In My Opin­ion*

They may be back­lit and able to carry hun­dreds of nov­els—but e-read­ers will only ever be a soul­less fad

Reader's Digest (India) - - Contents - BY A.L. KENNEDY

E-read­ers will never re­place books.

To be clear be­fore we start, I’m not a techno­phobe. I like watch­ing films on trains, all my re­la­tion­ships would be im­pos­si­ble with­out tex­ting and many of my friends and rel­a­tives only know I’m still alive be­cause of Twit­ter. The mod­ern world de­crees that we must be con­stantly mov­ing and busy, but—rather like a stranger who punches you in the face, then gives you an as­pirin and lets you play Tetris—at least it sup­plies us with wid­gets, gad­gets and apps so we don’t die of stress and lone­li­ness.

I’m also an avid reader liv­ing in a rel­a­tively small flat, and a fan of light­weight lug­gage. But I still can’t find my­self at all in favour of Nook, Be­Book, Kin­dle, Cy­book or any of the other e-read­ers lop­ing to­wards us like ex­pen­sive wolves. Nor can I see them ever re­plac­ing books.

The Kin­dle cur­rently leads the e-read­ing field and, though its sales fig­ures are se­cret, they’re cer­tainly in the mil­lions. A reg­u­lar tor­rent of new mod­els and stead­fastly iso­la­tion­ist soft­ware will sus­tain its growth, and that of the other de­vices, for a while. But read­ers don’t like be­ing con­sumers—they like be­ing read­ers—and the ever-in­creas­ing rush to foist new equip­ment and ex­penses on them may mean they lose pa­tience and go back to hard copy.

Most ob­vi­ously, real books are far more at­trac­tive—take, for ex­am­ple, Ju­lian Barnes’s 2011 novel The Sense of an End­ing or the Fo­lio So­ci­ety’s il­lus­trated edi­tions. And, be­yond the fact that books are vastly tac­tile, smell nice, carry mem­o­ries and can have per­sonal in­scrip­tions, they’re hugely prac­ti­cal. You can drop a book out of a sev­enth-storey win­dow. Try that with a Nook.

The other ad­ver­tised strengths of

e-read­ers don’t quite mea­sure up, ei­ther. You’re sup­posed to be able to read them in bright light. You can’t. They’re meant to be easy on the eye and fit in your pocket. Only if you’re a masochist with huge pock­ets. They let you take 500 books on hol­i­day. What are you, a med­i­cal stu­dent? Who needs 500 books on hol­i­day? And when have you seen a con­ven­tional book that re­quires a man­ual, loses its charger, de­vel­ops tech­ni­cal faults, or could do with the as­sis­tance of NASA to delete un­wanted files from the Cloud?

The idea that tech­nol­ogy will al­low cor­po­rate en­ti­ties to con­trol in­creas­ingly vast ar­eas of our cul­tural her­itage may also be re­pug­nant to the thought­ful reader who wor­ries that his or her vir­tual books could be re­moved on a whim, or wiped by a sys­tems fail­ure. Those who have amassed an e-li­brary con­tain­ing more than beach read­ing and the ath­letic romps of flight at­ten­dants and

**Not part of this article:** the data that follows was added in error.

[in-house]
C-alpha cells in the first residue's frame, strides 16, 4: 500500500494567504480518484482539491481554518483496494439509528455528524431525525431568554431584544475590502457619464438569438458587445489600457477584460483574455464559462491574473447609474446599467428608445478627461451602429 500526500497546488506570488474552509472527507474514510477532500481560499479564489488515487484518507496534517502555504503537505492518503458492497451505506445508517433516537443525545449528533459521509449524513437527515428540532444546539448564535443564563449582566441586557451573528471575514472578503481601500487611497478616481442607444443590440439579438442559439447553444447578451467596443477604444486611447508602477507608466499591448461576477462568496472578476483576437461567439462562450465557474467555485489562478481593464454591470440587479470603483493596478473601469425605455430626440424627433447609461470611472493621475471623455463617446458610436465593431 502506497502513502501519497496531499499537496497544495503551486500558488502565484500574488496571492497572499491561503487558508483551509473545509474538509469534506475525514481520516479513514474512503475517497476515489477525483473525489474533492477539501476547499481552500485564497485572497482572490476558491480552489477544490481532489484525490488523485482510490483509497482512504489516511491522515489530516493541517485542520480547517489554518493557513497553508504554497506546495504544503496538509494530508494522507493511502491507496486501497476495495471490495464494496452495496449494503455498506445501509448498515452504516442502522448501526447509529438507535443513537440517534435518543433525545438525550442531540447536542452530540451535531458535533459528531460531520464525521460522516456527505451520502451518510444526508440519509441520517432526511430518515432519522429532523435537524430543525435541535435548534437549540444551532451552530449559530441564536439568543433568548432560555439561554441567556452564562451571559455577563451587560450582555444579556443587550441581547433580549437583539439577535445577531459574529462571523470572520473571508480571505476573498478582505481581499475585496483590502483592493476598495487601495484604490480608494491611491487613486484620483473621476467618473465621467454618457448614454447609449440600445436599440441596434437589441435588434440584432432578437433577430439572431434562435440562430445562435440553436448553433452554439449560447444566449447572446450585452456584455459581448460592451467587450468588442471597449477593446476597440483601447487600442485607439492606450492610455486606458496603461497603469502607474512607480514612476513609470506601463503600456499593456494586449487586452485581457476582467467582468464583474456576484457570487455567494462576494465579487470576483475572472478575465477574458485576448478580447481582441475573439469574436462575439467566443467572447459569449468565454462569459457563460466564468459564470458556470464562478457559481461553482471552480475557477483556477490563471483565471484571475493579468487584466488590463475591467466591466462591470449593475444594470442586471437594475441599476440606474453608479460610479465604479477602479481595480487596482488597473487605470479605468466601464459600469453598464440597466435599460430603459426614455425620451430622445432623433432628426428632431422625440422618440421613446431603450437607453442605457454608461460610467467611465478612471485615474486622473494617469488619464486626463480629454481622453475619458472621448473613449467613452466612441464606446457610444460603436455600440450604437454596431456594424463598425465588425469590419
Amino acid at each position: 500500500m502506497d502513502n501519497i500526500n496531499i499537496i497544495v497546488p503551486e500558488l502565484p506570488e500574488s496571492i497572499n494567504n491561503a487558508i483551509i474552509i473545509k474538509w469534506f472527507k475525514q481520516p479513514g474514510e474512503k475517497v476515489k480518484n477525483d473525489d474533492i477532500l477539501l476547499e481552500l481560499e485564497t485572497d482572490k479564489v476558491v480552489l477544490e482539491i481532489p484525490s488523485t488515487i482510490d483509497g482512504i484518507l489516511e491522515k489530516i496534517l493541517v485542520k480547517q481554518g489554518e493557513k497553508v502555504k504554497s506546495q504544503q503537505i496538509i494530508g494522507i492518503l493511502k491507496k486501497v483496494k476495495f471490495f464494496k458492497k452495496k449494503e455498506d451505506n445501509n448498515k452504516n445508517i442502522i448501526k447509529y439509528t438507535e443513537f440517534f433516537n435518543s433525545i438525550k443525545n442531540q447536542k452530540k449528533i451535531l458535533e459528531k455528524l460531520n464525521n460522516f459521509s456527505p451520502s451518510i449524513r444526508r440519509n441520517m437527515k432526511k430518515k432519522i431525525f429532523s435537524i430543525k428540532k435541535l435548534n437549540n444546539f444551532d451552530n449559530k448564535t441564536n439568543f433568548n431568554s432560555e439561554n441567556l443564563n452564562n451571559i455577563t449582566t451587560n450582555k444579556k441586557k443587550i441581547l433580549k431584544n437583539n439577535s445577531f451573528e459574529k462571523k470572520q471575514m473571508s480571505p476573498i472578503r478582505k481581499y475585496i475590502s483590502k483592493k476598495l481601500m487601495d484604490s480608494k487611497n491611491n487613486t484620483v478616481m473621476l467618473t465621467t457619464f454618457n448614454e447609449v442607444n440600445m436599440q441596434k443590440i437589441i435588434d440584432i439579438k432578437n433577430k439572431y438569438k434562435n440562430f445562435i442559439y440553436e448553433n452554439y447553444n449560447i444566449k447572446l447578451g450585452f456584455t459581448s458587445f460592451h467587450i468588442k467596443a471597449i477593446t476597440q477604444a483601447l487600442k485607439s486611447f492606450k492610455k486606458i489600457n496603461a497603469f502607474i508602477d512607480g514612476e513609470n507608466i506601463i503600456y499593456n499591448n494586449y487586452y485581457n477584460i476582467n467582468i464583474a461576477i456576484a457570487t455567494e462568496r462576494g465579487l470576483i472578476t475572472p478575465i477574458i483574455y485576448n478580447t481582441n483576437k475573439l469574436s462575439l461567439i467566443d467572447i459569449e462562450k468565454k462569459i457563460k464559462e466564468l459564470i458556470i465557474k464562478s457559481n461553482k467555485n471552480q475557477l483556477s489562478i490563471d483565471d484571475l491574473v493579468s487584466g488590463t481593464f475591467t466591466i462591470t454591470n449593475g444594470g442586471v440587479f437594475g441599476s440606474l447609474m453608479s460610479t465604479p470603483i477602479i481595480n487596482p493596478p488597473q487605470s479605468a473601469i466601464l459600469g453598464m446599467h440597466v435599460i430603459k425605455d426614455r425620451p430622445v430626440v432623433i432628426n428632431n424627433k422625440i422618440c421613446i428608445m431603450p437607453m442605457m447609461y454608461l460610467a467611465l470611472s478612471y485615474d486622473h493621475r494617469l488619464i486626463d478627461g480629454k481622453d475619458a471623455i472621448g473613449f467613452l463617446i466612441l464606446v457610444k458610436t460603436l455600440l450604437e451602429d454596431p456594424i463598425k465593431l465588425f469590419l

Vik­ings will be es­pe­cially con­cerned.

And more subtly ma­lign ef­fects of e-pub­lish­ing may re­pel peo­ple. As a writer, I know that the work I pro­duce on screen may look fairly pre­sentable, un­til I print it out on pa­ which point it’ll be re­vealed as tox­i­cally bad. I’m not clear why—per­haps it’s down to sub­tle dif­fer­ences in light or the page size. But though tech­nol­ogy is im­prov­ing, bad writ­ing born on screen, pro­cessed on screen and then read on screen can now per­pet­u­ate a kind of literary death spi­ral.

Mean­while, some pub­lish­ing houses are po­si­tion­ing them­selves to profit from the vir­tual fool­ish­ness of self-pub­lish­ers. The prom­ise of au­thors sup­ply­ing both (dis­pos­able) con­tent and cash is a huge temp­ta­tion for a trou­bled in­dus­try, but may well dis­il­lu­sion read­ers—not least be­cause the world al­ready con­tains enough po­ems about cats.

Lastly, we live in an age when our con­sump­tion and carbon foot­prints must re­duce, so that our grand­chil­dren don’t hate us as they fight for the fat­test rat corpses in the flood waters we’ve left them as a home. It’s been es­ti­mated that com­put­ers al­ready con­sume around five per­cent of the world’s power. E-read­ers add to our tally of needy de­vices, in­cor­po­rate a reck­lessly large range of ma­te­ri­als and are hard to re­cy­cle. They’re also de­signed to be more rapidly ob­so­les­cent than a smart­phone—which is say­ing some­thing.

While books do ini­tially use en­ergy to pro­duce, and pa­per man­u­fac­ture can be pol­lut­ing, pub­lish­ers are in­creas­ingly us­ing sus­tain­ably sourced stock. Once you’ve read your real book, it can be eas­ily re­cy­cled or passed on, per­haps keep­ing an in­de­pen­dent sec­ond­hand book­shop in busi­ness or help­ing one of many char­ity stores.

My ad­vice? Keep it sim­ple. Save your her­itage, save your en­vi­ron­ment, save your time—and en­joy a real book.

Screen vs. pa­per? What makes for a more re­ward­ing ex­pe­ri­ence: read­ing a book in print or on screen? Write to ed­i­tor. in­[email protected]

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